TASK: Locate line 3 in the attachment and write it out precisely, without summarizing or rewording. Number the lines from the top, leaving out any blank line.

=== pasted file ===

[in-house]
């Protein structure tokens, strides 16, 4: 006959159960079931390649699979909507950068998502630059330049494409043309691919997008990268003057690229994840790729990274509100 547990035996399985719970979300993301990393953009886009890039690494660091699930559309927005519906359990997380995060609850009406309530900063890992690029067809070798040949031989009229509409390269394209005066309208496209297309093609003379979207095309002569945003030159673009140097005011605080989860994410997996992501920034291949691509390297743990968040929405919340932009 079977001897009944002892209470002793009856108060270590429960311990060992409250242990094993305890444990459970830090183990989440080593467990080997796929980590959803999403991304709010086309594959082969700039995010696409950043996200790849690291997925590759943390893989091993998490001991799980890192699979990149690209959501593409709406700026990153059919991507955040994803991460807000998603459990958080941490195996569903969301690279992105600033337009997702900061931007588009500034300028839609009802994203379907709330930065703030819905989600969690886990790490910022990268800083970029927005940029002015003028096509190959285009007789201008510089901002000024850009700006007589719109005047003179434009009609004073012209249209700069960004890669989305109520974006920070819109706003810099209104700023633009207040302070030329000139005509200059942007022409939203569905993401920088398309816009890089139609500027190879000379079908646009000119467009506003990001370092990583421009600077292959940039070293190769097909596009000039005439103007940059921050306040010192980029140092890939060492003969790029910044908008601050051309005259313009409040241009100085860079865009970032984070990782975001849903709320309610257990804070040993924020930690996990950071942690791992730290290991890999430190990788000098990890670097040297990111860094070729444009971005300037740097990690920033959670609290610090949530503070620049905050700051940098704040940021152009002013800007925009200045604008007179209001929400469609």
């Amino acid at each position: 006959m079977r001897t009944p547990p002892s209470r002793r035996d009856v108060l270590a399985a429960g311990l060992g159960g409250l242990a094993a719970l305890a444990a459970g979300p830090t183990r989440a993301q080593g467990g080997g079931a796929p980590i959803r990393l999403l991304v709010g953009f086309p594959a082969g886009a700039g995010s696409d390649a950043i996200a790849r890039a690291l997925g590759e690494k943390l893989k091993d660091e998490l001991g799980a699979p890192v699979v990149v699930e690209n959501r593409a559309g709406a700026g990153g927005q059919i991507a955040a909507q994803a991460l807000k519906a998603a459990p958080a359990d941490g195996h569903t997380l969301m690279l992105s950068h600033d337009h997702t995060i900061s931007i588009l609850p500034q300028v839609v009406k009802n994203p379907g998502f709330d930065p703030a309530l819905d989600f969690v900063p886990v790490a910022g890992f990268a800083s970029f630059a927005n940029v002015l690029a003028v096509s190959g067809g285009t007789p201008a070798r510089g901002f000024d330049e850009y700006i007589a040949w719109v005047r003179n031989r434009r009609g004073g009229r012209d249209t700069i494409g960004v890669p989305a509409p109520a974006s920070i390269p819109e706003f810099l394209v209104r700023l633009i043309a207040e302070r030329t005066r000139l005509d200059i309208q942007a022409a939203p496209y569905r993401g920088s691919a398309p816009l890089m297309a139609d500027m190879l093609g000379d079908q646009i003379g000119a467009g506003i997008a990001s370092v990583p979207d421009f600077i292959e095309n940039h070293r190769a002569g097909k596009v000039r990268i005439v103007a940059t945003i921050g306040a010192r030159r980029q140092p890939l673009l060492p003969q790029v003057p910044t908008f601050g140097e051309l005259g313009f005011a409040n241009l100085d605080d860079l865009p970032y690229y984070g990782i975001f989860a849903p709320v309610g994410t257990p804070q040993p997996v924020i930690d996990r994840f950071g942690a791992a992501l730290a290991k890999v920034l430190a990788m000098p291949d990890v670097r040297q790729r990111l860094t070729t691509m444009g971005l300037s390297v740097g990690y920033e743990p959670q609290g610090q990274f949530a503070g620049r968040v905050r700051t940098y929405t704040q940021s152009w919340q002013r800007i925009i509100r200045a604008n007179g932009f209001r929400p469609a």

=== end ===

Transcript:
């Amino acid at each position: 006959m079977r001897t009944p547990p002892s209470r002793r035996d009856v108060l270590a399985a429960g311990l060992g159960g409250l242990a094993a719970l305890a444990a459970g979300p830090t183990r989440a993301q080593g467990g080997g079931a796929p980590i959803r990393l999403l991304v709010g953009f086309p594959a082969g886009a700039g995010s696409d390649a950043i996200a790849r890039a690291l997925g590759e690494k943390l893989k091993d660091e998490l001991g799980a699979p890192v699979v990149v699930e690209n959501r593409a559309g709406a700026g990153g927005q059919i991507a955040a909507q994803a991460l807000k519906a998603a459990p958080a359990d941490g195996h569903t997380l969301m690279l992105s950068h600033d337009h997702t995060i900061s931007i588009l609850p500034q300028v839609v009406k009802n994203p379907g998502f709330d930065p703030a309530l819905d989600f969690v900063p886990v790490a910022g890992f990268a800083s970029f630059a927005n940029v002015l690029a003028v096509s190959g067809g285009t007789p201008a070798r510089g901002f000024d330049e850009y700006i007589a040949w719109v005047r003179n031989r434009r009609g004073g009229r012209d249209t700069i494409g960004v890669p989305a509409p109520a974006s920070i390269p819109e706003f810099l394209v209104r700023l633009i043309a207040e302070r030329t005066r000139l005509d200059i309208q942007a022409a939203p496209y569905r993401g920088s691919a398309p816009l890089m297309a139609d500027m190879l093609g000379d079908q646009i003379g000119a467009g506003i997008a990001s370092v990583p979207d421009f600077i292959e095309n940039h070293r190769a002569g097909k596009v000039r990268i005439v103007a940059t945003i921050g306040a010192r030159r980029q140092p890939l673009l060492p003969q790029v003057p910044t908008f601050g140097e051309l005259g313009f005011a409040n241009l100085d605080d860079l865009p970032y690229y984070g990782i975001f989860a849903p709320v309610g994410t257990p804070q040993p997996v924020i930690d996990r994840f950071g942690a791992a992501l730290a290991k890999v920034l430190a990788m000098p291949d990890v670097r040297q790729r990111l860094t070729t691509m444009g971005l300037s390297v740097g990690y920033e743990p959670q609290g610090q990274f949530a503070g620049r968040v905050r700051t940098y929405t704040q940021s152009w919340q002013r800007i925009i509100r200045a604008n007179g932009f209001r929400p469609a």